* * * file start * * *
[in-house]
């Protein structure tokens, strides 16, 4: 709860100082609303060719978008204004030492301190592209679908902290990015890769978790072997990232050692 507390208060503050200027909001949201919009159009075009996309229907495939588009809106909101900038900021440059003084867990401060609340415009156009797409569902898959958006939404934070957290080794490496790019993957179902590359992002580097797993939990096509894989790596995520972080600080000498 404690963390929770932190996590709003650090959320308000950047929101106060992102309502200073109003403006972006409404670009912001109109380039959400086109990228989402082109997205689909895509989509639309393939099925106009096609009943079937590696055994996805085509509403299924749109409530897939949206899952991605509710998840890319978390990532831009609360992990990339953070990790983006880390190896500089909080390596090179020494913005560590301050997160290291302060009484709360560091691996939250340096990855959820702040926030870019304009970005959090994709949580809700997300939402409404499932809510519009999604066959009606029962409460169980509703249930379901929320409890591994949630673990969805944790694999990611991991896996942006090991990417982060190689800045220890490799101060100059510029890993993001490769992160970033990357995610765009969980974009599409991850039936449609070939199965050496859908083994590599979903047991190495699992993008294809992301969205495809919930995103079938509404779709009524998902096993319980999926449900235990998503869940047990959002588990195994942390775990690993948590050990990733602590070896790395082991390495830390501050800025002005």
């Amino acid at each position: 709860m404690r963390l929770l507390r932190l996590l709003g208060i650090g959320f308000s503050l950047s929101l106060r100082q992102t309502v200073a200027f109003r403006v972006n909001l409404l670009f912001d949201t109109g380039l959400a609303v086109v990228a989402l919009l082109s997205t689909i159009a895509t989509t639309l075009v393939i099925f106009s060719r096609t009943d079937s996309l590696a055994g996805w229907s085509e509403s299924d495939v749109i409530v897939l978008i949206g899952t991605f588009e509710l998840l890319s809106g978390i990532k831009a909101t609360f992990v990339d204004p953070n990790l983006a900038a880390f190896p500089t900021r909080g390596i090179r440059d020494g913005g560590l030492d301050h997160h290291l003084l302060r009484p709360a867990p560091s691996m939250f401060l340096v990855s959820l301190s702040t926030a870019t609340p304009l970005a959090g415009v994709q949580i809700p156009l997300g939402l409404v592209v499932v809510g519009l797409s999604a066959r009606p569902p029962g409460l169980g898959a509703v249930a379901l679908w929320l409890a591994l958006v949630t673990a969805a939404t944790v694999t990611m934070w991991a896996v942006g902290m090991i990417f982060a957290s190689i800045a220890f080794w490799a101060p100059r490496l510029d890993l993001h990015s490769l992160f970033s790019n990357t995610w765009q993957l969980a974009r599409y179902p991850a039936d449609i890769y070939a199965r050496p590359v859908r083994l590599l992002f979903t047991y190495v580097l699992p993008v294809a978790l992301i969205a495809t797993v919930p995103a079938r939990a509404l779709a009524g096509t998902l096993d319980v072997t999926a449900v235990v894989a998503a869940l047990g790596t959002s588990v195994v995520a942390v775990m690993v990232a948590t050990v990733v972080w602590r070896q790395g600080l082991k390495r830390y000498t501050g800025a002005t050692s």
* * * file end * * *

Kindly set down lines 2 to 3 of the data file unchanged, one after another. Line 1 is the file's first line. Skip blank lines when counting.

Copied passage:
């Protein structure tokens, strides 16, 4: 709860100082609303060719978008204004030492301190592209679908902290990015890769978790072997990232050692 507390208060503050200027909001949201919009159009075009996309229907495939588009809106909101900038900021440059003084867990401060609340415009156009797409569902898959958006939404934070957290080794490496790019993957179902590359992002580097797993939990096509894989790596995520972080600080000498 404690963390929770932190996590709003650090959320308000950047929101106060992102309502200073109003403006972006409404670009912001109109380039959400086109990228989402082109997205689909895509989509639309393939099925106009096609009943079937590696055994996805085509509403299924749109409530897939949206899952991605509710998840890319978390990532831009609360992990990339953070990790983006880390190896500089909080390596090179020494913005560590301050997160290291302060009484709360560091691996939250340096990855959820702040926030870019304009970005959090994709949580809700997300939402409404499932809510519009999604066959009606029962409460169980509703249930379901929320409890591994949630673990969805944790694999990611991991896996942006090991990417982060190689800045220890490799101060100059510029890993993001490769992160970033990357995610765009969980974009599409991850039936449609070939199965050496859908083994590599979903047991190495699992993008294809992301969205495809919930995103079938509404779709009524998902096993319980999926449900235990998503869940047990959002588990195994942390775990690993948590050990990733602590070896790395082991390495830390501050800025002005």
């Amino acid at each position: 709860m404690r963390l929770l507390r932190l996590l709003g208060i650090g959320f308000s503050l950047s929101l106060r100082q992102t309502v200073a200027f109003r403006v972006n909001l409404l670009f912001d949201t109109g380039l959400a609303v086109v990228a989402l919009l082109s997205t689909i159009a895509t989509t639309l075009v393939i099925f106009s060719r096609t009943d079937s996309l590696a055994g996805w229907s085509e509403s299924d495939v749109i409530v897939l978008i949206g899952t991605f588009e509710l998840l890319s809106g978390i990532k831009a909101t609360f992990v990339d204004p953070n990790l983006a900038a880390f190896p500089t900021r909080g390596i090179r440059d020494g913005g560590l030492d301050h997160h290291l003084l302060r009484p709360a867990p560091s691996m939250f401060l340096v990855s959820l301190s702040t926030a870019t609340p304009l970005a959090g415009v994709q949580i809700p156009l997300g939402l409404v592209v499932v809510g519009l797409s999604a066959r009606p569902p029962g409460l169980g898959a509703v249930a379901l679908w929320l409890a591994l958006v949630t673990a969805a939404t944790v694999t990611m934070w991991a896996v942006g902290m090991i990417f982060a957290s190689i800045a220890f080794w490799a101060p100059r490496l510029d890993l993001h990015s490769l992160f970033s790019n990357t995610w765009q993957l969980a974009r599409y179902p991850a039936d449609i890769y070939a199965r050496p590359v859908r083994l590599l992002f979903t047991y190495v580097l699992p993008v294809a978790l992301i969205a495809t797993v919930p995103a079938r939990a509404l779709a009524g096509t998902l096993d319980v072997t999926a449900v235990v894989a998503a869940l047990g790596t959002s588990v195994v995520a942390v775990m690993v990232a948590t050990v990733v972080w602590r070896q790395g600080l082991k390495r830390y000498t501050g800025a002005t050692s």